LIke nearly all current 4K TVs, the X900B uses a panel with a 120Hz refresh rate. Sony’s specifications don’t mention this number, instead going with “Motionflow XR 960,” the kind of impressive-sounding albeit fake number common to many TV makers these days. In Sony’s case, it incorporates a scanning backlight and optional black frame insertion.


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Beyond its picture, the X900B’s main claim to fame is sound. Those honkin’ three-way speakers to either side are augmented by the additional cabinet room of Sony’s bottom-heavy wedge shape, improving bass response according to the company. It talks up the “magnetic fluid” speaker design, said to deliver more powerful sound with a smaller footprint. And if that’s not powerful enough, you can throw in Sony’s optional wireless sub ($300).

In this era of sparse 4K content, of which Sony offers more than anybody, for now the company is keeping it proprietary. For $700 today, you can grab an FMP-X1, the company’s first-gen player, but due in part to its spotty reliability I’d definitely recommend waiting a few more weeks until its successor, the FMP-X10 , comes out ($700 list, $500 pre-order). Both offer access to more than 200 titles in 4K, including recent films like “American Hustle” and “The Amazing Spider-Man 2.” Notable TV series like “The Blacklist” and “Breaking Bad” are also on tap. Pricing for movies is typically $7.99 to rent for 24 hours or $29.99 to buy.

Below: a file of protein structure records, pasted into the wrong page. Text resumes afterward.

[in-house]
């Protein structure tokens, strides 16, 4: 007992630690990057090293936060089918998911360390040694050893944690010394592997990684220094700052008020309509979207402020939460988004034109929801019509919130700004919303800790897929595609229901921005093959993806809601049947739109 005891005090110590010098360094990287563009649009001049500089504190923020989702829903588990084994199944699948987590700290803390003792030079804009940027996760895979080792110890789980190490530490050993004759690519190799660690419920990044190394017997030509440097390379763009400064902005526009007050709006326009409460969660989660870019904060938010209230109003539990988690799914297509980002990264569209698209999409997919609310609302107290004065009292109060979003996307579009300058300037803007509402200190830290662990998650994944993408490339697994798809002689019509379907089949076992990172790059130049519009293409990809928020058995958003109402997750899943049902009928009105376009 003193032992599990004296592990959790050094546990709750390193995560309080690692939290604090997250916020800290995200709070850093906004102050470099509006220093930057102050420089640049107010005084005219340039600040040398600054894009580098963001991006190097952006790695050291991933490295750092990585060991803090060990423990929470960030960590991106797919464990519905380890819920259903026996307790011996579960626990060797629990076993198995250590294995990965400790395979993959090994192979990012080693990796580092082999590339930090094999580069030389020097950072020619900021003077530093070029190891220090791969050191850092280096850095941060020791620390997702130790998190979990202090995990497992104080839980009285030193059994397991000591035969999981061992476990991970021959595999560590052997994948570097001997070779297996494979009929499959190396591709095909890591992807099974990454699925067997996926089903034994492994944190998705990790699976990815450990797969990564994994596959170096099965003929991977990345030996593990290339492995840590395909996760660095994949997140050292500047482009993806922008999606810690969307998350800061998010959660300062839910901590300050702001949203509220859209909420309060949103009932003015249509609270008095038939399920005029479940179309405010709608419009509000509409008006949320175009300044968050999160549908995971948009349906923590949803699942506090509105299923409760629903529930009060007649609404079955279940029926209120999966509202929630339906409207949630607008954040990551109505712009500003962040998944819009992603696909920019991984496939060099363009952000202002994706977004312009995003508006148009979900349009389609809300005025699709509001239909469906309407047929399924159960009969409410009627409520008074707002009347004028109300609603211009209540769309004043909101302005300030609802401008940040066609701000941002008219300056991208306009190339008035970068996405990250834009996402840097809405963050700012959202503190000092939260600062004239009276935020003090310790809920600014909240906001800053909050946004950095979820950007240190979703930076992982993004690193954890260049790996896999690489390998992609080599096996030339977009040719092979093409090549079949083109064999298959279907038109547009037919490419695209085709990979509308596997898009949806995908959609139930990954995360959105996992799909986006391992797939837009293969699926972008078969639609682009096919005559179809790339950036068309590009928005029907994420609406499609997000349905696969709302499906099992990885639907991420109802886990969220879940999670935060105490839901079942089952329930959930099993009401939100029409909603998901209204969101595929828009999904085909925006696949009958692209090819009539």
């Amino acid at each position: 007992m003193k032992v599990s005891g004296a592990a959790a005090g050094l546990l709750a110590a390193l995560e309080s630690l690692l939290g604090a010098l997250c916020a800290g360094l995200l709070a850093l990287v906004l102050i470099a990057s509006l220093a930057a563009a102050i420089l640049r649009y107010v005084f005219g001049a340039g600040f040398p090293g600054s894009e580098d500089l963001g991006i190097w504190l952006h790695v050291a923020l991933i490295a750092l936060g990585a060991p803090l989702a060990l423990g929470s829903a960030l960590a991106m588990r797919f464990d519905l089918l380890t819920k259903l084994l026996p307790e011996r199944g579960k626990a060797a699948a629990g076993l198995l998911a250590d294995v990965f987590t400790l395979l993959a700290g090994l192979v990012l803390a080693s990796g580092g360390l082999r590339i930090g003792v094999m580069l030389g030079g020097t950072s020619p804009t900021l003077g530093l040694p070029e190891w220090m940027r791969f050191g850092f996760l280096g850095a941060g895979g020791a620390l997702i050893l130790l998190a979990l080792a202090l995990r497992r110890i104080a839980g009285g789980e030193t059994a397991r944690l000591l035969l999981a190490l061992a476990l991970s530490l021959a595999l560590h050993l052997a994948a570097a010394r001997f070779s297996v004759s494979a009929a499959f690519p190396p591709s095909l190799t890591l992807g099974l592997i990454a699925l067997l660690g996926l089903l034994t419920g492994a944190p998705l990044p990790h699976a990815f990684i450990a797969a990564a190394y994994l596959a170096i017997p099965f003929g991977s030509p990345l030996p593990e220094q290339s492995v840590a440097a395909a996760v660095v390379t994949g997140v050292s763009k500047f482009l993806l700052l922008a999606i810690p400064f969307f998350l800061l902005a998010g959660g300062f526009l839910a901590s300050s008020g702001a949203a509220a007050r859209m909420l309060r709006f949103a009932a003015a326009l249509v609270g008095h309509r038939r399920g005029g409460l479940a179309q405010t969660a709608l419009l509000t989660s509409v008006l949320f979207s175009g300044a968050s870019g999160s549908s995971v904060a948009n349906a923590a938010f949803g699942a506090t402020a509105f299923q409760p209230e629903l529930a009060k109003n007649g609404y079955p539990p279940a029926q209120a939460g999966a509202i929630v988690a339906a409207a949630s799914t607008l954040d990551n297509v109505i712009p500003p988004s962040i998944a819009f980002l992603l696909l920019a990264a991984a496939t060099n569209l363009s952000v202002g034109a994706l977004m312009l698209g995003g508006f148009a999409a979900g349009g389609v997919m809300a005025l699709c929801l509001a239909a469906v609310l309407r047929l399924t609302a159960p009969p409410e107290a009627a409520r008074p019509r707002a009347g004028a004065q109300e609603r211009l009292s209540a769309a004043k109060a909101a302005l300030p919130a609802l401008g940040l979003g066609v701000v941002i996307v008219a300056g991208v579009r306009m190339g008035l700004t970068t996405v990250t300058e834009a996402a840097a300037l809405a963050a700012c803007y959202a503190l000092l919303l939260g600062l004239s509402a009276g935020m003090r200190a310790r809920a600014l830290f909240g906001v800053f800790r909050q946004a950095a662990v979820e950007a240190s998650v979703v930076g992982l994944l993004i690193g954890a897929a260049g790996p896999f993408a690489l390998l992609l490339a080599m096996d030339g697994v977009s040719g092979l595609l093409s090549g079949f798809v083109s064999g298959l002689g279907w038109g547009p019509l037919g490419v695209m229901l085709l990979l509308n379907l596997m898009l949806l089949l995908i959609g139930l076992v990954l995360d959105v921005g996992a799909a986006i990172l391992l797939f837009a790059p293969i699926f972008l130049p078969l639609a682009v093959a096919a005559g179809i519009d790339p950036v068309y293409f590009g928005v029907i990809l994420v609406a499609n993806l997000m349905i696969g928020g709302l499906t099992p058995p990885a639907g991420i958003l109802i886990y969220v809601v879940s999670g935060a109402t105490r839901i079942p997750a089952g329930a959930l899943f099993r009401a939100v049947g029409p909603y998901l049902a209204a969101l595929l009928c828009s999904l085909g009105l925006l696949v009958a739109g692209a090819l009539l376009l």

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The 55- and 65-inch X900Bs are also equipped with 3D compatibility that uses active-shutter technology — a contrast to the passive 3D of the 79-inch version and of some 2013 Sony 4K sets. That’s too bad, since passive 3D on a 4K TV is a killer combination. Sony includes two pair of active shutter glasses in the box.

If you’re a gamer, you may appreciate the addition of PlayStation Now, a feature that allows you to play streaming games on the TV itself by simply pairing it with a PS3 controller. I didn’t test this feature for this review; the Pilot begins June 30. It’s available on all “W” and “X” series models for 2014.

Finally, yes, the X900B has a built-in camera and microphone which, at the moment, is used only for Skype. At least, that’s what they tell us…

Smart TV: Sony has redesigned its interface for 2014 so it’s less cluttered and sleeker than before. Its responsiveness was marginally speedier than on the X850B I tested earlier, but the interface still often took awhile to populate thumbnail art. The main aim of the new layout seems to be placing the company’s own services front and center.


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Hitting the Home button brings up the Movies tab by default, where movie thumbnails from — you guessed it — Sony Video Unlimited take up the entire middle of the screen. Much more popular services like Amazon Instant, Netflix, and Hulu Plus are relegated to small icons along the bottom. Sony-owned Crackle gets a prominent spot, too. Other tabs from the Home menu, with the exception of Channel (which leads to “TV selections,” described below) also point toward Sony services, namely Album goes to the Play Memories photo service, and Music to the Music Unlimited and Vevo services.